For all communities — here in Arizona and throughout the U.S. – quality education, community safety and job opportunities are mission-critical to building a vibrant and sustainable community.
Cities and towns are the places where people choose to raise their families, find gainful employment or operate a business, and contribute to the well-being of their communities. In my role as President of the League of Arizona Cities and Towns, we recognize our role as a champion for our cities not only here in Arizona but with our state’s other spheres of influence.
In the City of Maricopa, we know one of our greatest assets is our people. Our more than 52,000 residents have chosen to live here because of our continued emphasis on providing a quality of life that is second to none.
In today’s world, being a local elected official is exciting. That was never more evident than during a recent League training of more than 100 newly elected municipal officials who have committed themselves to serve their communities selflessly and to strive to make their cities and towns safe, vibrant and welcoming.
To be the “CEO – Chief Elected Official” – charged with driving your community’s agenda forward to create sustainable economic vitality and ensure a high quality of life for the people you have been elected to represent, is not only invigorating but also a daunting yet hugely rewarding job.
At the heart of what locally elected officials do is to provide the kind of environment, investments and amenities to create a high quality of life and economic opportunities that people of all ages and backgrounds seek for themselves, their families and their employees.
And if quality of life is fundamental to building a vibrant community, what exactly defines quality of life?
I would argue that it dates back to ancient philosophers like the venerated Aristotle (384–322 BC) who wrote about “the good life” and “living well” and how good public policy can help to nurture it. Throughout the years, there have been many attempts to define it. But the truth is, quality of life is multi-faceted, complex and often totally contextual for each individual and for each individual community.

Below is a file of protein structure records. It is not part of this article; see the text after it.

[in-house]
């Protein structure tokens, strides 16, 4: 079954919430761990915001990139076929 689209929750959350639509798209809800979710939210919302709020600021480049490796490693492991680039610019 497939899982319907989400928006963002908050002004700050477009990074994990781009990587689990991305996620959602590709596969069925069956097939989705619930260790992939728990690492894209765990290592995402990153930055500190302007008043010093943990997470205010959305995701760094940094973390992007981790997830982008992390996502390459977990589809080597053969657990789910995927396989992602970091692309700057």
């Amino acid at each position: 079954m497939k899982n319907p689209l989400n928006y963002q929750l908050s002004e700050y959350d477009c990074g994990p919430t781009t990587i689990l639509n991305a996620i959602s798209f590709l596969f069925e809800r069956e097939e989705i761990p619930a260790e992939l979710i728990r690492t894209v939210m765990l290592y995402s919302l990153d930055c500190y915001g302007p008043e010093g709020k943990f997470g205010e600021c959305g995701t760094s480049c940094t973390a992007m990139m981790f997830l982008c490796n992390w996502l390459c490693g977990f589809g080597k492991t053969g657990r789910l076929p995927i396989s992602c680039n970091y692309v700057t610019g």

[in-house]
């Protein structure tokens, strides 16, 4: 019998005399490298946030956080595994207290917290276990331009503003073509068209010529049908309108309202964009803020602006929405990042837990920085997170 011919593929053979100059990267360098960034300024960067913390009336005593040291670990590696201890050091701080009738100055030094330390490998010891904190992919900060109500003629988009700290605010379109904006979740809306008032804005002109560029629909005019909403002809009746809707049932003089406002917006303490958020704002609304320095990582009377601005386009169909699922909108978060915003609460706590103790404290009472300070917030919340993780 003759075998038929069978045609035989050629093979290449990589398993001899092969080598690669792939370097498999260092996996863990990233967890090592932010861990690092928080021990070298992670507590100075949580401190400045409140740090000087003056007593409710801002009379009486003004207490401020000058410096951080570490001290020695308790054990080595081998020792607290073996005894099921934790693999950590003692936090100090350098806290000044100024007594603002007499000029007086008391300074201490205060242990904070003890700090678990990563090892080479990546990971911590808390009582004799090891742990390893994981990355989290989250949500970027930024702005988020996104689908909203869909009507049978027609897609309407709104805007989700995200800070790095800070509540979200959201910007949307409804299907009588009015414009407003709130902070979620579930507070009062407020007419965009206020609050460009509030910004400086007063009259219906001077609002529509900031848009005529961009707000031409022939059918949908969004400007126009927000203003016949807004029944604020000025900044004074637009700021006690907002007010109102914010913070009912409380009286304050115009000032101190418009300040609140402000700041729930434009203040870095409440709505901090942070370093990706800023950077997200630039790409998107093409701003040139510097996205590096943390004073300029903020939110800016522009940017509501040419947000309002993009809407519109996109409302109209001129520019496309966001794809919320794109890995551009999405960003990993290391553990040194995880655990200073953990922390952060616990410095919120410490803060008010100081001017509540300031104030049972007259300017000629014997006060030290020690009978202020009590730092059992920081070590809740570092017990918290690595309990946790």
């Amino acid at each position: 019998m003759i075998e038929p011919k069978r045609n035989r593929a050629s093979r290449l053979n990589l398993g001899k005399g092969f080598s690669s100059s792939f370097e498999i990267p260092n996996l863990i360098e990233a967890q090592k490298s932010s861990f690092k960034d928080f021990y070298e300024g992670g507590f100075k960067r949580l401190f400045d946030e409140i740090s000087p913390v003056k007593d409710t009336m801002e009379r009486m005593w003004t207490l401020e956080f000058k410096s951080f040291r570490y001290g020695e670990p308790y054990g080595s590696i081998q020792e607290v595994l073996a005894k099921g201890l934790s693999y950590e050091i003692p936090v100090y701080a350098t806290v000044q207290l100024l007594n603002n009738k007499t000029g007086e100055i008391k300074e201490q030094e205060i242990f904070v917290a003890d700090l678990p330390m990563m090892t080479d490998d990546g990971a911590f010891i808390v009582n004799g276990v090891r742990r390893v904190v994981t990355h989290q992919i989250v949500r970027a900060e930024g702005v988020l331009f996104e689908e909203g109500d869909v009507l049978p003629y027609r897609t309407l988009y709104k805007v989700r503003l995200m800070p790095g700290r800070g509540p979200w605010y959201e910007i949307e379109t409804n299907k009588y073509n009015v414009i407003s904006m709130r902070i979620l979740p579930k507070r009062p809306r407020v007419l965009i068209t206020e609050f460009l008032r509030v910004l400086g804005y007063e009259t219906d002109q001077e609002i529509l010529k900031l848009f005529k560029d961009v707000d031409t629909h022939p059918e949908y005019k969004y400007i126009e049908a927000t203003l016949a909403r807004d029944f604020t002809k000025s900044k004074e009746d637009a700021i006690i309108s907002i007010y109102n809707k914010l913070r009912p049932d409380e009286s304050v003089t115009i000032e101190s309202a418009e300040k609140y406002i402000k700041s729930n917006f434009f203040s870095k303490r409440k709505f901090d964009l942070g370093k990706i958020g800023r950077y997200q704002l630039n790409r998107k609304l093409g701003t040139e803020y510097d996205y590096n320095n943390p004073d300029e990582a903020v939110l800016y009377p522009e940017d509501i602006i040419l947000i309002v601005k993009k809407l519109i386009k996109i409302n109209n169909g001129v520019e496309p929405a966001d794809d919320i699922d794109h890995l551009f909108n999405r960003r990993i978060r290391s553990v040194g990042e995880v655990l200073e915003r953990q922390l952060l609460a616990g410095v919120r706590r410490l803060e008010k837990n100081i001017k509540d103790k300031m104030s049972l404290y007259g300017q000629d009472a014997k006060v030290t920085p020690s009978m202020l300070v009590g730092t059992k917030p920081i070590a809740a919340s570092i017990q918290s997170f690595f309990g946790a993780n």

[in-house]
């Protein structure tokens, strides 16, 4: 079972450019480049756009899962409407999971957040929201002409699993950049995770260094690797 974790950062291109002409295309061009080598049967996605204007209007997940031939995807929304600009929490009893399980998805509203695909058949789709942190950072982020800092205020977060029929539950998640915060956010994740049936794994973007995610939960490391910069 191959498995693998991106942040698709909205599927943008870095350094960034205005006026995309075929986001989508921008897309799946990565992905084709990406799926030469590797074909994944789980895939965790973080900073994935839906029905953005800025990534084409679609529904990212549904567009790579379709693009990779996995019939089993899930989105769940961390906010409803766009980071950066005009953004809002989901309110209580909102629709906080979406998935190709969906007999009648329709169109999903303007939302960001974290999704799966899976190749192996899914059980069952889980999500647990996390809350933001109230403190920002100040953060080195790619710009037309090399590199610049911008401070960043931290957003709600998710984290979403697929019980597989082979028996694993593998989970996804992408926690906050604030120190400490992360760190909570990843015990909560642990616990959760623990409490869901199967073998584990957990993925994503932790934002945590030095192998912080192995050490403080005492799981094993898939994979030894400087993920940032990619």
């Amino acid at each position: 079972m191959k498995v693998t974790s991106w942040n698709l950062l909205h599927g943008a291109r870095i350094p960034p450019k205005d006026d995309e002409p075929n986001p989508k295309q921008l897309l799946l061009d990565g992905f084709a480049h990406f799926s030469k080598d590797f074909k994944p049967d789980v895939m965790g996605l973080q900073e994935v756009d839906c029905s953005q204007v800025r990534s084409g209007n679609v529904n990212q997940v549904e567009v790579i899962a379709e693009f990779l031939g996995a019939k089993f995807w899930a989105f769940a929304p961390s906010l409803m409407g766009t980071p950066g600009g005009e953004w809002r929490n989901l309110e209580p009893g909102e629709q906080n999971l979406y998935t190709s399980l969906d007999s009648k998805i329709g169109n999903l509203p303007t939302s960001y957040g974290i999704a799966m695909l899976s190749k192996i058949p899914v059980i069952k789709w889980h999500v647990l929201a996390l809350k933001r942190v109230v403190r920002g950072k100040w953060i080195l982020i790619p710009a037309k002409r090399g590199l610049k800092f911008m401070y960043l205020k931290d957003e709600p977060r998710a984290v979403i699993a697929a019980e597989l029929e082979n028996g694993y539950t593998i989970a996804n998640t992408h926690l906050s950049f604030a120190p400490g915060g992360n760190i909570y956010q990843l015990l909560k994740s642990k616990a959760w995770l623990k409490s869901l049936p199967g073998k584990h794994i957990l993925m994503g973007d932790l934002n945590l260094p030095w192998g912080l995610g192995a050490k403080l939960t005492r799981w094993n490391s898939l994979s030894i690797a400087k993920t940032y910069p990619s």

For Maricopa, quality of life is at the heart of our community’s vibrancy. So how do I define it? Clearly, by the thousands of our Maricopans who actively engage in our city’s strategic planning. And by the thousands who partake of our dozens of family-oriented events and programs like our Color Run, Salsa Festival, Merry Copa and dozens of equally fun, safe and exciting festivals and events.
But an excellent quality of life, to me, is more than actively engaging in civic life or enjoying a community’s amenities. It also means providing the environment for a successful business and economic investment. Quality of life begins with a paycheck or earnings opportunities, making the quality of life inextricably linked to economic development.
For the City of Maricopa’s economic development, just one example is our thriving cluster of agritech industries and research facilities, including state universities, federal research centers, and emerging companies utilizing intelligent crop science to produce clean technology products and biofuels.
Historically an agricultural community, Maricopa has emerged as a regional hotbed for the agritech industry. The USDA Arid Land Agricultural Research Center (ALARC) and the University of Arizona, Maricopa Agricultural Center (MAC) are two such operations. Researchers at these centers are working to develop new technologies and solutions to problems faced by crop consumers and producers, contributing to making our food supply safer. Partnerships with the private sector have led to the commercialization of innovative agricultural products and have helped launch a number of agritech startups.
Leaders in the renewable energy arena, such as Pinal Energy, also are drawn to Maricopa. In the automotive industry, Maricopa is helping to pave the way in vehicle research and development with both Volkswagen and Nissan locating their North American proving grounds in Maricopa. Not to mention the recently opened APEX Motor Club, the Valley’s first private automotive country club.
In addition to economic development, education always ranks at the top of the list when discussing quality of life. Maricopa is proud to be home to Central Arizona College’s Maricopa Campus and the Maricopa Unified School District, serving more than 7,200 students in Preschool through 12th grade, offering programming and extracurricular opportunities that encourage students to explore and discover their passions. Blended learning, STEAM opportunities, and online education opportunities are just a few programs that make MUSD stand out in our community.
And let’s not forget our world-class award-winning community amenities such as the Copper Sky Recreation Complex, featuring a Multigenerational Center and Regional Park, offering state-of-the-art recreation equipment, acres of green spaces and community programming designed to enhance Maricopa residents’ quality of life.
Maricopa is a growing community that continues to fulfill its mission of offering our residents and businesses the experience of a small-town feel coupled with tremendous quality of life that includes high-quality education, safe neighborhoods and abundant opportunities for success.
So how important is the quality of life for elected officials? I would venture to say that nothing is more important or mission-critical to community success and sustainability.